Told of George Fordham: "The Finest Jockey I Ever Saw Ride," Says Henry Custance in Memoirs, Daily Racing Form, 1923-05-17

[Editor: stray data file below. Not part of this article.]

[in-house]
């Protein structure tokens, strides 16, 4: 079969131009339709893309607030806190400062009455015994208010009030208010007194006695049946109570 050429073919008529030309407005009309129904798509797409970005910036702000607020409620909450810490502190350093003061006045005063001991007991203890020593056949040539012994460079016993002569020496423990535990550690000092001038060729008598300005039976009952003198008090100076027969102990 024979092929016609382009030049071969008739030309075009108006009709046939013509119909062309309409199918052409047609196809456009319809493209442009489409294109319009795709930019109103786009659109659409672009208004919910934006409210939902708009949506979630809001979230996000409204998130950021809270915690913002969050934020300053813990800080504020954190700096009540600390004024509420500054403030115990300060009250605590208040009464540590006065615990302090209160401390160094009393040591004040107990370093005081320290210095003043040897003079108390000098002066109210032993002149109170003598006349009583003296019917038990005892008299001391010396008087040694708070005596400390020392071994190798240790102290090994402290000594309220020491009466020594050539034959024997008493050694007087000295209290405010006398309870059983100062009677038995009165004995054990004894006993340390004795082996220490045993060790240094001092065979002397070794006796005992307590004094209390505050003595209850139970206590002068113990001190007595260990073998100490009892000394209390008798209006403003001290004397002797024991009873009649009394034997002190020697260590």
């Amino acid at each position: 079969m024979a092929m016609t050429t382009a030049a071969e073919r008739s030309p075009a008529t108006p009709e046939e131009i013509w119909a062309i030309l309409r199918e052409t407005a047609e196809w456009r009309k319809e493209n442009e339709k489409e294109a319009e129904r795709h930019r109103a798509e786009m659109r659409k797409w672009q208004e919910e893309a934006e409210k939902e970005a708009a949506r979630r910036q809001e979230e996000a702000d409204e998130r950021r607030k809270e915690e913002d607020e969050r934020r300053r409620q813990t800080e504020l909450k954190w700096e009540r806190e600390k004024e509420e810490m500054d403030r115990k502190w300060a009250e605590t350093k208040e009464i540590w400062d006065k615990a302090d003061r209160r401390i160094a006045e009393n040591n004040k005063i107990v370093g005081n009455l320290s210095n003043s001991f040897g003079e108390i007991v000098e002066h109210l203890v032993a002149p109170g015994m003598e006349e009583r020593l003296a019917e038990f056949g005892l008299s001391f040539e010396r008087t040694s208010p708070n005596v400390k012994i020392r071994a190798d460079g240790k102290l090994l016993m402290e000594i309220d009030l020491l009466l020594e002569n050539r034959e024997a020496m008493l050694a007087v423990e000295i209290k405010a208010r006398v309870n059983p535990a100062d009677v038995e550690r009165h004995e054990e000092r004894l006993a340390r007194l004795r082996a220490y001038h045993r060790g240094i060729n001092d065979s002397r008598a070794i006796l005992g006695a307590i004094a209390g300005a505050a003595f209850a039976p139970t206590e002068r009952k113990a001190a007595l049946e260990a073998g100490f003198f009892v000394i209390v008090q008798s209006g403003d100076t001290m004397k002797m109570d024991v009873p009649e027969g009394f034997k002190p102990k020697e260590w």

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; ! j . . , I , t i . , . t " , _ t , is , , , , n of - . at t IT ,t| II E. ... j,j , ,e in i_ _ a the ie r. to t0 is js Sb n his ls a u did jj sc id ig is to rt Pd Ky. * Bd had id and - a m and id ■p E. l" ,1 colt , . the «•!- er Lie this lis TOLD OF GEORGE FORDHAM 1 "The Finest Jockey I Ever Saw g Ride," Says Henry Custance in Memoirs. In his "Riding Recollections and Turf Stories," Henry Custance, a contemporary of b to the late John Osborne and himself a rider of V note, devotes some pages to George Ford- r ham, one of his foremost rivals in the saddle. • Says the writer : "In speaking of one whom I consider all round to be the finest jockey I ever saw or rode against, it is needless for me to say r that I refer to my dear old friend, Gecrge s Fordham. He was the most unassuming and, perhaps, honest man I ever met. As an in- a stance of the latter I can vouch for the fol- t lowing facts : In 1861 I rode a horse named Trovatore, belonging to Mr. Merry by Irish a Birdcatcher — Catherine Hayes, against a J a 2 mare named Lady Peel at Newmarket. The -race 1 was reduced to a match and the odds 4 to 1 were wagered on Trovatore. On our way to the post George said to me : "Yours is thought to be a certainty, isnt it? I re- J plied, T think mine is sure to win. He an- c swered, 1 have told a friend of mine to win 1 1 me a bit on yours. . t LOSES BY WINNING. ] "It was an extremely close finish, and I I dont think that he ever rode a finer race t in his life, as he just beat me by a short i head, nor do I think I ever saw Fordham c more pleased with himself, although he had 1 lost 00 by winning. "On going home after the last race that ; day I met the same two animals returning i to the course on the flat. Lady Peel had ; been claimed and Colonel Higgins and j Mathew Dawson, with Norman and W. Bot- ] torn as jockeys, were going down to try the j two animals again over the same course, the Rowley mile, at the same weights. Mr. Dawson asked me to be judge and I complied. "When the runners came into the Abington . Mile Bottom you can imagine my horror at , seeing Trovatore three lengths in front, and looking. like walking in; but half way up the hill he put his ears back, and cut across the s course, running nearly into the judges box. where I was standing. I gave the verdict . three lengths, but as I was an amateur judge it might not have been more than two. The horse I rode, Trovatore. was a dreadful rogue. I recollect he cost Mr. Hughes of Epsom, who had him afterward, a lot of money through his tricks. WINS THE CAMBRIBGESHIRE. "It is quite impossible for me to mention all the fine races I have seen Fordham ride. With one especially I was much impressed and so were many others who will corroborate me. This was when he won the Cambridgeshire of 1871 on Sabinus. This race was especially most beautifully timed and resolutely finished. While on this topic I must relate a little anecdote of Fordhams reappearance in the saddle after an absence of two years through illness. Mr. Jennings gave him his first mount in the Bushes Handicap, on a horse called Pardon, belonging to Count Lagrange, at the Newmarket Craven meeting of 1878. Fordham would not mount in the Birdcage, as no one hated flattery more than he did. e wer,t down to the course together to the Ditch mile starting post and he mounted about half way down. He seemed all right at first, but just before we reached the post his spirits failed him, and he said to me: " Cus, I wish I hadnt got up. " Why, George was my answer; whereupon he replied: " Look at those kids: I dont know one of them. There were several small boys, and only Archer of the older ones riding. "I said: My dear George, dont you trouble about that; they will soon know you when you come alongside of them, especially at the finish. ARCHER WINS WITH ADVANCE. "In the end Archer won on Advance, and Fordham was second, "beaten three lengths, so the judge said. It struck me Fordham didnt exert himself much in this race, which I attributed to his being rather weak and out of condition. Afterward I went to him and said: Why you didnt have half a go. He answered with a most knowing wink: You dont think 1 was going to let him Archer beat me a neck the first time I rode, which he would have just done. "I wont to Mr. Jennings and told him wnat George had said and asked him if he would run Pardon in another race — the Bretby Plate — later en that day. He said: Certainly. It is pleasing to be able to say that Pardon won this time. I never heard anyone receive a greater ovation than George Fordham did on his return to weigh in that day. I need hardly say how he regained quite his old form and rode as well as ever. That is well known in turf history. "Another story afejmt Fordham is worth repeating. He was riding Brag for Mr. Rothschild against Reputation at Newmarket, in a match for 31.000 a side on the T. Y. C. at the second spring meeting of 1883. Archer was piloting Reputation and as he was going out of the Birdcage a friend said to him: "Fred, mind the demon dont do you again. He had just beaten him two or three times that week. Freds reply was: "I wiil he half way home this time before the old gentleman knows where he is. FORDHAM FOOLS ARCHER. "Reputation was an extremely quick horse off the mark. I overheard this observation and jumped on to my hack at once, knowing thai George was walking on foot to the post. I caught up to him and told him what 1 had heard Archer say. He simply smiled a;:d said : All right, Cus. I never saw anyone get into such a muddle as poor Fred did on that occasion. He was giving fourteen pounds away on a horse with a fine turn of speed. and he had only one chance, to wait and come with a run at the winning post. How-lever, through Fordham kidding him that he had the best of the start. Archer made too j much use of his horse with the worst of the weights. Instead of being half way home. Reputation tired, and Fordham beat him out on the post and won by a neck. "Pocr Archer told me himself after that match that he cou.d always make out what every other jockey was doing, but he never could understand what old Fordham was up to. "Fordham and myself were always the greatest of friends. I was best man at his wedding and godfather to his eldest son. • We were always being taken for each other r when apart, although there was not the I slightest resemblance when we were together. I was much taller and bigger. That people S thought us alike is shown by the following ! ; amusing incident that happened to me one night in London : It was in 1861. after Starke had won the B Goodwcod Cup, and when out one evening I went to the Alhambra. I had not been 1 there long before up came a man who spoke e with a Yankee accent and said : " Waal, George, I guess I won a bit on you at Goodwcod last week, and I guess 1 knew Dicky Ten Broeck out in the States. "Indeed, I replied: whereupon he said. " Yes, I did, and I had many a nights play with him. "My friend suggested a drink, and I think u I concurred. Presently he remarked : " I am not a rich man and cant afford j a large present, but should like to give you ;, something in remembrance of your winning. I am a dealer in rugs and if you will accept t one and tell me where to send it you shall , have a good one. "I thought. "Weil, this is too good a joke to miss, so I told him to send it to Webbs Hotel. Piccadilly. On reaching the hotel j I r.aid to the porter: If a parcel comes he:e addressed to Mr. Fordham. please send it up ., to my room. Sure enough it arrived the next t morning, and contained a real good skin rug. , A few days afterward I went to Slough to Q spend a week with George, and when I came e into the house Mrs. Fordham remarked : " What a swell rug you have. Cus. 1 answered, Yes. and I came by it in a funny .. way. And then told her all the circumstances. _ She said directly : Well, of course, you will give it to Ceorgo." M "Certainty not," 1 answered. It was bad enough to he taken for him. without giving up what little compensation I received. "I dont know any little story the poor old boy liked telling more than this. Of course. he always made out I introduced myself to this Bunkum Yankee and received the rug under false pretenses, which was certainly not the ease. The man only addressed me as Ceorge, and although I knew he was under a wrong impression. I never undeceived him, and let him send the rug to me. Which naturally I kept."